Food For thought
FOOD FOR THOUGHT
 
You, my brothers and sisters, were called to be free. But do not use your freedom to indulge the flesh; rather, serve one another humbly in love. For the entire law is fulfilled in keeping this one command: “Love your neighbor as yourself.” If you bite and devour each other, watch out or you will be destroyed by each other… But the fruit of the Spirit is love, joy, peace, forbearance, kindness, goodness, faithfulness, gentleness and self-control. Against such things there is no law. Those who belong to Christ Jesus have crucified the flesh with its passions and desires. Since we live by the Spirit, let us keep in step with the Spirit. Let us not become conceited, provoking and envying each other.
Galatians 5:13-15, 22-25
 
Do not let any unwholesome talk come out of your mouths, but only what is helpful for building others up according to their needs, that it may benefit those who listen.
Ephesians 4:29

I am so blessed to have been called to pastoral ministry. It is a joy for me to be able to preach, teach, counsel, and shepherd such faithful congregations as LeValley and Berlin Center United Methodist Churches. Your willingness to serve God both inside and outside God’s church and your desire to make disciples of Jesus Christ for the transformation of the world warms my heart. You are friendly, welcoming, and caring to all of God’s children. Generally, you live the fruits of the spirit as the Apostle Paul defines them to the church at Galatia in Galatians, chapter 5.

There is just one area that our churches need to work on improving. I must add that this problem is one shared by the church universal.  Because each church is comprised of human beings, I would wager to attest that there is not one church totally divested of this issue.
 
This challenge is communication.
 
One of my favorite authors on church health and growth is Thom Rainer. Below is an article from Thom focused on church communication.
 
Bigger. Stronger. Faster.
 
It’s a mantra you hear from professional athletes and coaches all the time. Successful athletes and teams are often the ones who simply can do more than their opponents. That typically works in sports. But does it translate to other areas of life? Not always.
 
When it comes to business, efficiencies are often more important than being the biggest, strongest, or fastest. It doesn’t always matter if your sales are the greatest or if you have more customers.
 
If your margins are low and your overhead is eating away your profits, efficiency can mean much more than size.
 
But what about churches?
 
More specifically, what about church communications?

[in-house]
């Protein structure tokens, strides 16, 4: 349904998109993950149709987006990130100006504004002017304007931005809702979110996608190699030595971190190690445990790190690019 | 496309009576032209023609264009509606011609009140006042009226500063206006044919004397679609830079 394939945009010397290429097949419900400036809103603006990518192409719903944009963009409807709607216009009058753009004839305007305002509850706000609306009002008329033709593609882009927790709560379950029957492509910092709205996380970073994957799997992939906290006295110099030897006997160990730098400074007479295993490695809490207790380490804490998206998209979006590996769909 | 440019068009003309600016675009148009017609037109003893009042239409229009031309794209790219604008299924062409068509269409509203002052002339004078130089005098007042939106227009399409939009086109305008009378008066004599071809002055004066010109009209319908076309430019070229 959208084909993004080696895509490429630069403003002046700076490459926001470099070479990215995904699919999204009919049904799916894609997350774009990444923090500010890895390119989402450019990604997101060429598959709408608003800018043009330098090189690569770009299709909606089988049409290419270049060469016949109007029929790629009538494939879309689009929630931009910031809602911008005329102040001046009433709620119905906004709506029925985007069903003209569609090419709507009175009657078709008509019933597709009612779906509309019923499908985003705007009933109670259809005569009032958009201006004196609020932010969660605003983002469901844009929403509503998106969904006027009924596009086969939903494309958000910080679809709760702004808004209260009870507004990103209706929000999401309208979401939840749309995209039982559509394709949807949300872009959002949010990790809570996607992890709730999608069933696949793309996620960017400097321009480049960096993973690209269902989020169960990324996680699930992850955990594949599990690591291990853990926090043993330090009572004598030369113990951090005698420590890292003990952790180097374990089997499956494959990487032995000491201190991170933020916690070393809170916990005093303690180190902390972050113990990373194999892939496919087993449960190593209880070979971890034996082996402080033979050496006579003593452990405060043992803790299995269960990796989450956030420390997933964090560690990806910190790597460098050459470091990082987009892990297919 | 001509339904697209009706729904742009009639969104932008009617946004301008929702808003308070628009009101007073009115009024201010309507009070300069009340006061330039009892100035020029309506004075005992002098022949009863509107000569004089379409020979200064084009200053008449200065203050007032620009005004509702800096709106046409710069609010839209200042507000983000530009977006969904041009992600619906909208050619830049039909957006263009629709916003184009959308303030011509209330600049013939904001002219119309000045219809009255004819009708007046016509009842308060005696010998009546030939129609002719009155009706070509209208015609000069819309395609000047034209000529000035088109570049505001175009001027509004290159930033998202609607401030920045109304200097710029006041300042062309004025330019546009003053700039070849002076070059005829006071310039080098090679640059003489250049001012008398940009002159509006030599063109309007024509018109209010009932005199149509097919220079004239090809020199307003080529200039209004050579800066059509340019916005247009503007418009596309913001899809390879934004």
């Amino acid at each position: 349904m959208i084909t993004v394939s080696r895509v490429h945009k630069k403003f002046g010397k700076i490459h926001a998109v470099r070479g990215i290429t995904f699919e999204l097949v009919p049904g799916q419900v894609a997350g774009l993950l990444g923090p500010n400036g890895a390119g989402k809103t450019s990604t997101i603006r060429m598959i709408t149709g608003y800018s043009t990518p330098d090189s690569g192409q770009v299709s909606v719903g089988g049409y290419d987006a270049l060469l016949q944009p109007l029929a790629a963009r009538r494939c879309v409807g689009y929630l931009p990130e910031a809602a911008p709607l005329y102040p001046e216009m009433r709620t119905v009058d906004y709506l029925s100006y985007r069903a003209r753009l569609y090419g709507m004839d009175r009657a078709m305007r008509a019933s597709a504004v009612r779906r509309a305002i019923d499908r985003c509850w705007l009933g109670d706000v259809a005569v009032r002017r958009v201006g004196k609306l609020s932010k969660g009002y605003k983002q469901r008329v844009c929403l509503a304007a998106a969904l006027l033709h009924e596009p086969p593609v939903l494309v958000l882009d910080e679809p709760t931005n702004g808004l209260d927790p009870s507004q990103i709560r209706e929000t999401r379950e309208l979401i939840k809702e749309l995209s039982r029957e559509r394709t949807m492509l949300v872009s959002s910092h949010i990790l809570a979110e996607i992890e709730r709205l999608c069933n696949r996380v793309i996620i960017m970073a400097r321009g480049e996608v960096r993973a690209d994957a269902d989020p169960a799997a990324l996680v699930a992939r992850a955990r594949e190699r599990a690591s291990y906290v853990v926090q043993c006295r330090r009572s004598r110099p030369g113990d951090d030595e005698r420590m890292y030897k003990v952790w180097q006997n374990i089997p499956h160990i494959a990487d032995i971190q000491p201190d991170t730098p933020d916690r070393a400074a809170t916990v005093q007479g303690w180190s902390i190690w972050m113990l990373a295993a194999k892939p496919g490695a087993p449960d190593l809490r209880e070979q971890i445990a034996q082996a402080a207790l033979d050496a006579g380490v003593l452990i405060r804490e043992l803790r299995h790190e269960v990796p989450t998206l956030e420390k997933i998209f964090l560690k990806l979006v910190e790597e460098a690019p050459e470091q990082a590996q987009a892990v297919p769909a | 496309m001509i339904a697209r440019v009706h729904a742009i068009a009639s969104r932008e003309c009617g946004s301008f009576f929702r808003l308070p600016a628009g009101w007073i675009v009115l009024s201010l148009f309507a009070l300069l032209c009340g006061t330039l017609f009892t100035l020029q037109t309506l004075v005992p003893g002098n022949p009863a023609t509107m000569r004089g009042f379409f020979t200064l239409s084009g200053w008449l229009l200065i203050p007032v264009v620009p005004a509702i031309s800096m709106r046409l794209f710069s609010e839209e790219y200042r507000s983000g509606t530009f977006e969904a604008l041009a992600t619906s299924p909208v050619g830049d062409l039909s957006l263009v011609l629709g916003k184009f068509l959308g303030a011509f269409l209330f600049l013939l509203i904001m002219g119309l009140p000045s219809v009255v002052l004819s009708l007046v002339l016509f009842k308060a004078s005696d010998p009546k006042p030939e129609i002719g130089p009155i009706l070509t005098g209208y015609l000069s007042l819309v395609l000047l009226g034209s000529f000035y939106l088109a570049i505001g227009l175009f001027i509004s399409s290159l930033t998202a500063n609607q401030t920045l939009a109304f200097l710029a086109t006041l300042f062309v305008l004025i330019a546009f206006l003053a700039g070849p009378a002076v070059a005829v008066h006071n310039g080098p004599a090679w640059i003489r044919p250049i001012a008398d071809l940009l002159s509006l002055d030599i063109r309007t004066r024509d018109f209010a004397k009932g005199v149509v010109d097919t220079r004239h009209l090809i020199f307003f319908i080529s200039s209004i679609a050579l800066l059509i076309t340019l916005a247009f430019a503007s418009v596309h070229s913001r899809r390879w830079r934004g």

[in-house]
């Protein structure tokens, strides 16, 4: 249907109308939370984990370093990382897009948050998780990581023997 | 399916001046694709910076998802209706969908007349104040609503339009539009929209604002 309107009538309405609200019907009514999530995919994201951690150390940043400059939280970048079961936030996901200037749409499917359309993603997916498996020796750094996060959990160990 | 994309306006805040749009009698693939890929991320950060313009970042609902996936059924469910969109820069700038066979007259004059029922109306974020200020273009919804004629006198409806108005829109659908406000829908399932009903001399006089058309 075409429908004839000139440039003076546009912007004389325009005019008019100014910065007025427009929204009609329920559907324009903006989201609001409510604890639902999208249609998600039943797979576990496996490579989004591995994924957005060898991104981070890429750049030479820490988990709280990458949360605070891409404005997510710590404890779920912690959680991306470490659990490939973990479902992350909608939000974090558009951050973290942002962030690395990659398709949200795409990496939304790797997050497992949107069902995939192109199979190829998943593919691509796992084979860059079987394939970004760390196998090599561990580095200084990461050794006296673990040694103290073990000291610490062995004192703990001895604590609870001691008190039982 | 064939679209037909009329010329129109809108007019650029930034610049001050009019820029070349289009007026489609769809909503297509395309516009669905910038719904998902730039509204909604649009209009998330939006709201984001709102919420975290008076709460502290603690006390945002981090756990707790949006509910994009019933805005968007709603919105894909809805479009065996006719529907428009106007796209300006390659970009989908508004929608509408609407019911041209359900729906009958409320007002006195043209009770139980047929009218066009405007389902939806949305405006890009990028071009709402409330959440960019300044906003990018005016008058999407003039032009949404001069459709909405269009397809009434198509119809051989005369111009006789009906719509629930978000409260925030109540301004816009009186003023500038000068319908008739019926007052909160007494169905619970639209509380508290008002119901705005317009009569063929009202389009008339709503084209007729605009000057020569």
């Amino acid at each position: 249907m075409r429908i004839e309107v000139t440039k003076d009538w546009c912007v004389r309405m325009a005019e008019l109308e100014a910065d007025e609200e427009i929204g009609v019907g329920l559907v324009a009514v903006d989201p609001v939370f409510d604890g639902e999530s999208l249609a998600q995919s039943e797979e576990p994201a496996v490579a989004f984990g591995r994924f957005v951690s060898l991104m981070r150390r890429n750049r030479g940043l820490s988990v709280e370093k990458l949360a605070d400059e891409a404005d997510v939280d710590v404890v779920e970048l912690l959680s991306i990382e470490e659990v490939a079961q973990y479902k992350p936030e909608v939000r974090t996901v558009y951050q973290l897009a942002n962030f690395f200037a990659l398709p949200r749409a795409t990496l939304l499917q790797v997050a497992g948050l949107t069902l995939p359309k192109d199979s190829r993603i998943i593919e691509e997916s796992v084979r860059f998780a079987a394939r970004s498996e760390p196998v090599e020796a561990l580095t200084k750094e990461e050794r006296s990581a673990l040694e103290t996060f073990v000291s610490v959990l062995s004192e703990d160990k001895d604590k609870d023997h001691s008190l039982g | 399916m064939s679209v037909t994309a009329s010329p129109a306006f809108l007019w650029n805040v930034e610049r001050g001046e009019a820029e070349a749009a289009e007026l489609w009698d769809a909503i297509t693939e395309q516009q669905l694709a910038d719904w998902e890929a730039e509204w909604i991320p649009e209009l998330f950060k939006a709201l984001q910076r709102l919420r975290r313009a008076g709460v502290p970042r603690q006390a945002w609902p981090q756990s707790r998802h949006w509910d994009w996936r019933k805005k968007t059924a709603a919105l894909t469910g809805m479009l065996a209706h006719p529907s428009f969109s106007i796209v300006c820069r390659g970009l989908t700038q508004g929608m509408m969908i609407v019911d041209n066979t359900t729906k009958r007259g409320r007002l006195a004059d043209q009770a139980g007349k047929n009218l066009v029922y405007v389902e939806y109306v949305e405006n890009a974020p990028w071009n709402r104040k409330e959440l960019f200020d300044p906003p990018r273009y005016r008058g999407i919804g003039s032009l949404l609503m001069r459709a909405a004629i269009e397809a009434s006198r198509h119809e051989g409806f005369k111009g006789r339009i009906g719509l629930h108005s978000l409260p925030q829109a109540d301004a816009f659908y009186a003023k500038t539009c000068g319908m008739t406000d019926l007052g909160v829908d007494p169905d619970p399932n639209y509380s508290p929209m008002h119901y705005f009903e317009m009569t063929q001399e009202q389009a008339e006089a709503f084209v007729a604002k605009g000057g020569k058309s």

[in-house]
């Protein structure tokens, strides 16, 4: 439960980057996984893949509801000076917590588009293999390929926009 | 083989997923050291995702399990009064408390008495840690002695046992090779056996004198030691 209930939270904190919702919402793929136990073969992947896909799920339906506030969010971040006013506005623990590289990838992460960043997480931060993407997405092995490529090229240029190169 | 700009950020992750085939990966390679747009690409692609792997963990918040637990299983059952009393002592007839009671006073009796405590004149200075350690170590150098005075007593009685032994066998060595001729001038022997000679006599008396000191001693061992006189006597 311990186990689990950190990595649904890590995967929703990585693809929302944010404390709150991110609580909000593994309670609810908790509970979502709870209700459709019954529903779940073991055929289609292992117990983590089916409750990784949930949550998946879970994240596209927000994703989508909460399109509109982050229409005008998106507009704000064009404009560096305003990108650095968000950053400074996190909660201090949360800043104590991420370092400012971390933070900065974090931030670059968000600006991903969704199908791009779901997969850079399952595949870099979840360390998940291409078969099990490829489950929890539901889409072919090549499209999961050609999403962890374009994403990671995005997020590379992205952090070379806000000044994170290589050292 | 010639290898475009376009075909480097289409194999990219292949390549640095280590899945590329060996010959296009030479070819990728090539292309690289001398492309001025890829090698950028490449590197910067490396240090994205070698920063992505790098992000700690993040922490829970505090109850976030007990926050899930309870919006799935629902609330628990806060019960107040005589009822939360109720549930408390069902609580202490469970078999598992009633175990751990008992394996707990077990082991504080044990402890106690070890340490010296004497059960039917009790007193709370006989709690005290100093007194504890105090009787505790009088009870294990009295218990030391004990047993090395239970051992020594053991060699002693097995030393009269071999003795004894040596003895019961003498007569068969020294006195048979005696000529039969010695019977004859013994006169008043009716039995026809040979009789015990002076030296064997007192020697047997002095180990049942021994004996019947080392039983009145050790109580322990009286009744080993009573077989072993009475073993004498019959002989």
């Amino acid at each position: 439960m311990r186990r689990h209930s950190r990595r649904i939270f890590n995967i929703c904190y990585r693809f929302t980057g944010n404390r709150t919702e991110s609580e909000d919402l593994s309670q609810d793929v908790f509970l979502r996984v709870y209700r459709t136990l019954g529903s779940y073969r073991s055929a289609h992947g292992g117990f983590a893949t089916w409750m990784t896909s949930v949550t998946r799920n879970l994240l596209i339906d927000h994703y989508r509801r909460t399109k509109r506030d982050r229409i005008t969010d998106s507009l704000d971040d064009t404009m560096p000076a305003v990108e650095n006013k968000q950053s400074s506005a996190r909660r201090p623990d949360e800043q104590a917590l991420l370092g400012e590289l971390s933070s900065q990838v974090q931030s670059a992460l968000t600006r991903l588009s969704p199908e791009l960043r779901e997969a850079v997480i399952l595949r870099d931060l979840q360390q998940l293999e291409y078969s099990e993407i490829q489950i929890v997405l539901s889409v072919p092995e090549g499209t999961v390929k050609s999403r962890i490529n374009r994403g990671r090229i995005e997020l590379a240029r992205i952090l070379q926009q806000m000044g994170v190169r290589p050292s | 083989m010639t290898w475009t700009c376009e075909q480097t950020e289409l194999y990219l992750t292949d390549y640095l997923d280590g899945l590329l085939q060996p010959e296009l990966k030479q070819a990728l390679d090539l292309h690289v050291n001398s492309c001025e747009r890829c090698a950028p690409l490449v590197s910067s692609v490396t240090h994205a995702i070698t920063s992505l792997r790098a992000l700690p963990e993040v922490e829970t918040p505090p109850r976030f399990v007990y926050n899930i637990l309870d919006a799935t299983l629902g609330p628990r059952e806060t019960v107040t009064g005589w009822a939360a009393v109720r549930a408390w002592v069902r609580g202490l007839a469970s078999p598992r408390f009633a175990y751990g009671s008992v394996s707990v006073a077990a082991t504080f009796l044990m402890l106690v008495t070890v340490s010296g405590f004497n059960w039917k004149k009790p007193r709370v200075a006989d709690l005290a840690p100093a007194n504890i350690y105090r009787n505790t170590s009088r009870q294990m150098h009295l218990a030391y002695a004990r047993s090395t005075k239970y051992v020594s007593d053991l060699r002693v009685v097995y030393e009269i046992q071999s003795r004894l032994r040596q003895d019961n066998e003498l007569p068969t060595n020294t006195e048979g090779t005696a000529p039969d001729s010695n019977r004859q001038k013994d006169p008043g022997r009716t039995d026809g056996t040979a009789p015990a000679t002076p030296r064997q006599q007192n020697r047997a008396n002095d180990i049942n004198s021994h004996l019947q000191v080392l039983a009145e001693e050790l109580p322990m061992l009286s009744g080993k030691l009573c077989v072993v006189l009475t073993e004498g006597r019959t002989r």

I would suggest that instead of being concerned with simply communicating more, churches should be focused on communicating more efficiently and effectively. These four steps will help your church determine what efficient
communications look like in your context.
 
1. Determine what works best for your people. There’s no one-size-fits all communications plan for any church. Different churches need different methods of communication. If you listen to your congregants, ask for their input, and pay attention to what seems to resonate with them, you can determine what you should stop doing, keep doing, or start doing.
 
2. Don’t be afraid to try new methods. Unsure if your congregation would respond to an email newsletter? Try sending one per month for a few months and see what the response is. Find champions for new technology in the church to help you spread the word about the benefits of different communications methods.
 

3. Be persistent, but not stubborn or wasteful. Give a new communication initiative a few months before throwing it out. But don’t be afraid to kill some-thing if it doesn’t take, even if you like it, or if you want people to like it. Don’t stick with a communication method just for your own benefit or pleasure. If it isn’t working, don’t continue to waste time and energy on ineffective communications.

 

4. Use tools that foster efficiency. Software—both online and computer-based—is widely available for communications. You have templates in Mailchimp, design templates for Canva, and social media auto-schedulers like Buffer and Hootsuite, dedicated social media apps for on-the-go posting. Use tools that work for your workflow and messages. Finding the right tool, or even a better one, can make a huge difference in the efficient use of your time and your message’s effectiveness.
 
Do you see LeValley/Berlin Center Churches using one or more of these communication methods? Can you think of others that would be more effective? My prayer for us is that we can work together as servants of Jesus Christ for the health of God’s church. I may be wrong, but being an observer as your pastor, I have deduced that any squabbling that may occur among parishioners is a result of lack of communication. I am going to ask the Ad Boards to agree to print the highlights of their decisions in the monthly newsletters. I am also going to encourage the chairs of the committees to submit newsletter articles detailing their duties and the work they have been doing. I really like the idea of a weekly e-mail newsletter. I would be willing to compose and send it, if I can get as many e-mail addresses as possible.
 
I need to repeat, we are not unique. All churches have problems with communication that often result in conflict.. Through better communication, perhaps we can overcome some of the obstacles to grace that we all experience.
 
With love in Christ,
 
Pastor Nancy
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